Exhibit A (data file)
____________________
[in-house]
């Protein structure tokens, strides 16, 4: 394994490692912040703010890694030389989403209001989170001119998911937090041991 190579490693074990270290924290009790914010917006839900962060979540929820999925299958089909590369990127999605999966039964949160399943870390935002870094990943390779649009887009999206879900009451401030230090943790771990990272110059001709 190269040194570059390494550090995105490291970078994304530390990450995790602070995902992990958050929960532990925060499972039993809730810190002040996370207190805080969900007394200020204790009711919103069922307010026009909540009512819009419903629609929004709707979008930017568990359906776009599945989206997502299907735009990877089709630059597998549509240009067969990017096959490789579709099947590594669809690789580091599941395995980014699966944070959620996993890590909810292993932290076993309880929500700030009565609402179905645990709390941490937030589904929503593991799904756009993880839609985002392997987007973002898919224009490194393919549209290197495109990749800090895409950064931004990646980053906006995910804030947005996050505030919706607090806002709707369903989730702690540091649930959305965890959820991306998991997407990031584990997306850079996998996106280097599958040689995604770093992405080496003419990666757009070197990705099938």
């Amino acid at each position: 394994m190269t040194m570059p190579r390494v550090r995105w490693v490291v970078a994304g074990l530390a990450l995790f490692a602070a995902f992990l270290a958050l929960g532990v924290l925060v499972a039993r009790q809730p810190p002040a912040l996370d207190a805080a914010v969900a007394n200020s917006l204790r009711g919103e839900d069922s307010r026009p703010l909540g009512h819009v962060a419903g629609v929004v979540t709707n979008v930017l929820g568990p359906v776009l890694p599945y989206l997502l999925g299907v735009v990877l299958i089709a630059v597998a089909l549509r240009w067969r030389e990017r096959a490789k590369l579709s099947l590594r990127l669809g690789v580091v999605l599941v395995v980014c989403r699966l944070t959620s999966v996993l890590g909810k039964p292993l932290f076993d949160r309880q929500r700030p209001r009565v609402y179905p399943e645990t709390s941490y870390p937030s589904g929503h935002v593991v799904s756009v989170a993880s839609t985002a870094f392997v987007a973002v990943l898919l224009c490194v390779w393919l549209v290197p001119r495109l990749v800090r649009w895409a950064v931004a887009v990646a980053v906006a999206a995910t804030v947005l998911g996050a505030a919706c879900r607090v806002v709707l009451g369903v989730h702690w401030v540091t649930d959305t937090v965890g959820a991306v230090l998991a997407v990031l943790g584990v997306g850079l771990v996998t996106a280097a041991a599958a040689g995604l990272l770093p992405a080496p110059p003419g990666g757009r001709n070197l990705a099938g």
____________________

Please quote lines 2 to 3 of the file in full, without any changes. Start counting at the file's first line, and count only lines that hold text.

């Protein structure tokens, strides 16, 4: 394994490692912040703010890694030389989403209001989170001119998911937090041991 190579490693074990270290924290009790914010917006839900962060979540929820999925299958089909590369990127999605999966039964949160399943870390935002870094990943390779649009887009999206879900009451401030230090943790771990990272110059001709 190269040194570059390494550090995105490291970078994304530390990450995790602070995902992990958050929960532990925060499972039993809730810190002040996370207190805080969900007394200020204790009711919103069922307010026009909540009512819009419903629609929004709707979008930017568990359906776009599945989206997502299907735009990877089709630059597998549509240009067969990017096959490789579709099947590594669809690789580091599941395995980014699966944070959620996993890590909810292993932290076993309880929500700030009565609402179905645990709390941490937030589904929503593991799904756009993880839609985002392997987007973002898919224009490194393919549209290197495109990749800090895409950064931004990646980053906006995910804030947005996050505030919706607090806002709707369903989730702690540091649930959305965890959820991306998991997407990031584990997306850079996998996106280097599958040689995604770093992405080496003419990666757009070197990705099938």
């Amino acid at each position: 394994m190269t040194m570059p190579r390494v550090r995105w490693v490291v970078a994304g074990l530390a990450l995790f490692a602070a995902f992990l270290a958050l929960g532990v924290l925060v499972a039993r009790q809730p810190p002040a912040l996370d207190a805080a914010v969900a007394n200020s917006l204790r009711g919103e839900d069922s307010r026009p703010l909540g009512h819009v962060a419903g629609v929004v979540t709707n979008v930017l929820g568990p359906v776009l890694p599945y989206l997502l999925g299907v735009v990877l299958i089709a630059v597998a089909l549509r240009w067969r030389e990017r096959a490789k590369l579709s099947l590594r990127l669809g690789v580091v999605l599941v395995v980014c989403r699966l944070t959620s999966v996993l890590g909810k039964p292993l932290f076993d949160r309880q929500r700030p209001r009565v609402y179905p399943e645990t709390s941490y870390p937030s589904g929503h935002v593991v799904s756009v989170a993880s839609t985002a870094f392997v987007a973002v990943l898919l224009c490194v390779w393919l549209v290197p001119r495109l990749v800090r649009w895409a950064v931004a887009v990646a980053v906006a999206a995910t804030v947005l998911g996050a505030a919706c879900r607090v806002v709707l009451g369903v989730h702690w401030v540091t649930d959305t937090v965890g959820a991306v230090l998991a997407v990031l943790g584990v997306g850079l771990v996998t996106a280097a041991a599958a040689g995604l990272l770093p992405a080496p110059p003419g990666g757009r001709n070197l990705a099938g």